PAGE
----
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How To Use a Caliper

Vernier calipers are incredibly useful devices. Once quite expensive, reasonably accurate models are now available from a number of sources for $10- $20. Computer-aided manufacturing techniques have brought the costs down dramatically over the old, time-consuming methods, and many calipers are now made from sophisticated plastics. Every restorer should have one.

Why should you own one, you ask? Well, even though you might not be planning to rebuild an engine or transmission (where the caliper is an indispensable tool) you are surely going to run into situations wherein you need to make two parts fit tightly, measure between two holes, manufacture a part, etc. Calipers are amazingly useful.

When choosing one, try finding a model that uses a thumb-roll device to open and close the jaws. Also, models that have adjustable "zeroing" are preferable to those that do not. No matter what you have you can be assured that the caliper's accuracy is at least to the nearest .001 inch, which is quite sufficient for routine use.

This shows the zeroing adjustment. Note that the jaws are closed tightly and that the dial can be rotated to accurately set any specific measurement.

This shows the zeroing adjustment. Note that the jaws are closed tightly and that the dial can be rotated to accurately set any specific measurement.


The only maintenance required of calipers is to keep them clean. Don't drop one on the floor, because calipers are easily damaged.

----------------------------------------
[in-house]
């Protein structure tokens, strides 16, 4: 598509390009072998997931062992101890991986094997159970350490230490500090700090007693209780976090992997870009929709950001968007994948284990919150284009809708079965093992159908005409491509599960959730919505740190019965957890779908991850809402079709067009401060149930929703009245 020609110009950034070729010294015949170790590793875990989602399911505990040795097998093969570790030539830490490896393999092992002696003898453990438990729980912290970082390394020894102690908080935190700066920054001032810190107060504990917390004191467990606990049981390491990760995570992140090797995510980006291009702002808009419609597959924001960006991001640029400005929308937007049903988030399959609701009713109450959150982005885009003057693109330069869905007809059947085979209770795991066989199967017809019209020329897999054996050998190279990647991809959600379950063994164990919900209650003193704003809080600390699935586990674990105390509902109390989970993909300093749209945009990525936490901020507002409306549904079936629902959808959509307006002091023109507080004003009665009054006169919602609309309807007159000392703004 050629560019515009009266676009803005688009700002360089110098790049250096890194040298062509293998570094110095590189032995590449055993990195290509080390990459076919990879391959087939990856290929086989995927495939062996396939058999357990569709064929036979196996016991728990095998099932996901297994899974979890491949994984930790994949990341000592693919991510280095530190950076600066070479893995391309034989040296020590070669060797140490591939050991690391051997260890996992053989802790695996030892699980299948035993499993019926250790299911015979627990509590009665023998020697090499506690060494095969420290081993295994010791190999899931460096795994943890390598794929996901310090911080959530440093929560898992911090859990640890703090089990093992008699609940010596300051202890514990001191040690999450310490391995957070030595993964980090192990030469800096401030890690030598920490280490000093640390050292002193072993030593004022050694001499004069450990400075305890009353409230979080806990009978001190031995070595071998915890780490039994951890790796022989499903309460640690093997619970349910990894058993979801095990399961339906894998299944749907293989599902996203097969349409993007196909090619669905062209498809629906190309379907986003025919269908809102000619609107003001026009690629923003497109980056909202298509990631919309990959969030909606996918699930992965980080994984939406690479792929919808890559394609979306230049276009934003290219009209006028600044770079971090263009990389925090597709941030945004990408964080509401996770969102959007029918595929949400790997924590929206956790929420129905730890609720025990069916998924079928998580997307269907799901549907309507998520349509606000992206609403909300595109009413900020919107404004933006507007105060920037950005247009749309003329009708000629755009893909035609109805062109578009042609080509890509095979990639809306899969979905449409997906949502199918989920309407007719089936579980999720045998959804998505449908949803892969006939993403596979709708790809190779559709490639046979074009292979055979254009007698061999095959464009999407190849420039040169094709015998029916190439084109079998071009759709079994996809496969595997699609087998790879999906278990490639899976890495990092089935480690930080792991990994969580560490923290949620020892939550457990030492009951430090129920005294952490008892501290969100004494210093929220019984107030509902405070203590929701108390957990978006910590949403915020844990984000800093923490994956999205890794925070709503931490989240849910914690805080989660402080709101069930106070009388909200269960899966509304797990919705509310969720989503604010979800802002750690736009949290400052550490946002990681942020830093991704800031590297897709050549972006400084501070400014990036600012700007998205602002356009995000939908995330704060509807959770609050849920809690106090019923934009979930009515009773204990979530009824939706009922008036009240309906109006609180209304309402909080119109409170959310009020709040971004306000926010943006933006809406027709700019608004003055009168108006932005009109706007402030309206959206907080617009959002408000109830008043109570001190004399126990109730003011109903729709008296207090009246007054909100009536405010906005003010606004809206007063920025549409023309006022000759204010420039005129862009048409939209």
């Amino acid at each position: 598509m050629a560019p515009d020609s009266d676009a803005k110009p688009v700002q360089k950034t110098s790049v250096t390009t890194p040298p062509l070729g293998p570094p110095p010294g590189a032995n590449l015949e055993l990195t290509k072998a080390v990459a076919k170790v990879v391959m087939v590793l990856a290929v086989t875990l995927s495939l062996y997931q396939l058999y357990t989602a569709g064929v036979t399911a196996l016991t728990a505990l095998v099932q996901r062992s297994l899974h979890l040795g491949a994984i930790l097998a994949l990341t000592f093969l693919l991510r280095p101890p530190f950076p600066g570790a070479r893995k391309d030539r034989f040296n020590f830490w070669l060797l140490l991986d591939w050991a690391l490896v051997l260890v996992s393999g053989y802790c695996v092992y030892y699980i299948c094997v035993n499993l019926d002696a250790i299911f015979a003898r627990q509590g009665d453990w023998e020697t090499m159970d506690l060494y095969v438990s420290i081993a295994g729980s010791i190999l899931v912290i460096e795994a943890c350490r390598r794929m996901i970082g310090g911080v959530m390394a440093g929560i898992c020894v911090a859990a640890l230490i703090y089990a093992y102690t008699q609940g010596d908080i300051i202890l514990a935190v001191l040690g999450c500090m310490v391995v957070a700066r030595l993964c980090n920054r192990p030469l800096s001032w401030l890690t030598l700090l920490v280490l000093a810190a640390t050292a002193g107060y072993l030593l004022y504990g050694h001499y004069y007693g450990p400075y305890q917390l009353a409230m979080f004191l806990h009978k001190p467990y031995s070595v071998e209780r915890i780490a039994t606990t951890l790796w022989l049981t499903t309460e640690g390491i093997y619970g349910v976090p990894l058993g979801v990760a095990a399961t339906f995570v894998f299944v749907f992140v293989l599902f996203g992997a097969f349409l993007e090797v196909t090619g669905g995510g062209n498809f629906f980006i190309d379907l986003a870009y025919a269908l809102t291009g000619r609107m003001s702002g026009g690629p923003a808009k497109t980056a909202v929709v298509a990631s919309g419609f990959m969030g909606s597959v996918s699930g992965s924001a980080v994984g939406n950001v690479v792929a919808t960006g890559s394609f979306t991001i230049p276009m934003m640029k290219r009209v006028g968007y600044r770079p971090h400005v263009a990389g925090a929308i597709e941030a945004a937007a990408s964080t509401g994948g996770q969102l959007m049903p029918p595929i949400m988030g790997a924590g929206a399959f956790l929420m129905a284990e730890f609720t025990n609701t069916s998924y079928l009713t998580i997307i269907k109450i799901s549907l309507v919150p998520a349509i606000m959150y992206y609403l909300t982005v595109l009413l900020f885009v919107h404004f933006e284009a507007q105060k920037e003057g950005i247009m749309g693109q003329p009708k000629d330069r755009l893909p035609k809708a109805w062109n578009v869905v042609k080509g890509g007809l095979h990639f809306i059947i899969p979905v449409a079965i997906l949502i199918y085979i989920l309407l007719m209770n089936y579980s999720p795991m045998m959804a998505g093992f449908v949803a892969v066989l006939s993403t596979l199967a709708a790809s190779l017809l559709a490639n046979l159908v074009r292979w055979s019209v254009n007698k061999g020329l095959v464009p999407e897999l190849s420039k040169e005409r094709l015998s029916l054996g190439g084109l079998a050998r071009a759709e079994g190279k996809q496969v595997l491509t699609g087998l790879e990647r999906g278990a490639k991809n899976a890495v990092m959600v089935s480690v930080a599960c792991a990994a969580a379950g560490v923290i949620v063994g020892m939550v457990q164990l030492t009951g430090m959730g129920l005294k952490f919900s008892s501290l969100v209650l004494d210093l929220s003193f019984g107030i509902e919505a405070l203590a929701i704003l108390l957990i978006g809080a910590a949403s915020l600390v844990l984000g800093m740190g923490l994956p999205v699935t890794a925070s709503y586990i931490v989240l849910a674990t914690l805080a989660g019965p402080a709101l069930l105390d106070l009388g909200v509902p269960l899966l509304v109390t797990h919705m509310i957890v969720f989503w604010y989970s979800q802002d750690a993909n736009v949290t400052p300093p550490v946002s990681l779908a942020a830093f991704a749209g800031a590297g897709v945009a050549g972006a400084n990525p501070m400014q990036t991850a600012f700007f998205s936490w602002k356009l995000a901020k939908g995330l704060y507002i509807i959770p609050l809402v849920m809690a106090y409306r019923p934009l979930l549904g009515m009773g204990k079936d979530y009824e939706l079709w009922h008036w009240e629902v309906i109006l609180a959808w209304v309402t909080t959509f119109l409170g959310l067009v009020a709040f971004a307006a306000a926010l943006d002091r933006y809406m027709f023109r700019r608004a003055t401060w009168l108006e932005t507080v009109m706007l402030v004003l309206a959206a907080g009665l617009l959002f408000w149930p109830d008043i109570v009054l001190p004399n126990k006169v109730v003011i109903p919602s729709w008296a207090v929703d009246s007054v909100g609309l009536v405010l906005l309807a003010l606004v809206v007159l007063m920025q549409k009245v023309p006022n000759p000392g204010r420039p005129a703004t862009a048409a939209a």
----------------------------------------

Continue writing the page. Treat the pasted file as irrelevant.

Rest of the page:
Calipers have both inside and outside jaws, so "guesswork" is not an issue. All you need to do is line up the jaws on/in the surface to be measured, taking care to keep the jaws 90-degrees to the actual surface. Most calipers have knife-edge jaws to facilitate this operation, so don't get too worried about being perfect.

The knife-edge jaws can easily measure this brass bar's diameter, which means repeatable readings.

The knife-edge jaws can easily measure this brass bar's diameter, which means repeatable readings.


Inside measurements can be easily accomplished, thanks to the inside jaws. This is very important when measuring bearing clearances, fasteners and even trip pieces.

Inside measurements can be easily accomplished, thanks to the inside jaws. This is very important when measuring bearing clearances, fasteners and even trip pieces.


Calipers are very useful for making parts too. When running a lathe you can use the caliper as a "go, no-go" tool. That is, set the caliper to the exact dimension you wish to create (either duplicating a piece or designing one from scratch) and then periodically use the set-and-locked jaws to slide over the turned piece. As you get close the jaws will provide an easy way to home in on your final measurement.

Making a duplicate plastic knob from nylon stock is easy with the use of a caliper.

Making a duplicate plastic knob from nylon stock is easy with the use of a caliper.


Try your hand with a caliper. You'll really enjoy using one and are sure to come up with a number of creative ways to put it to use.

Measure your project carefully and do so a couple times to verify the dimension. Never try to line up the jaws to a line or mark.

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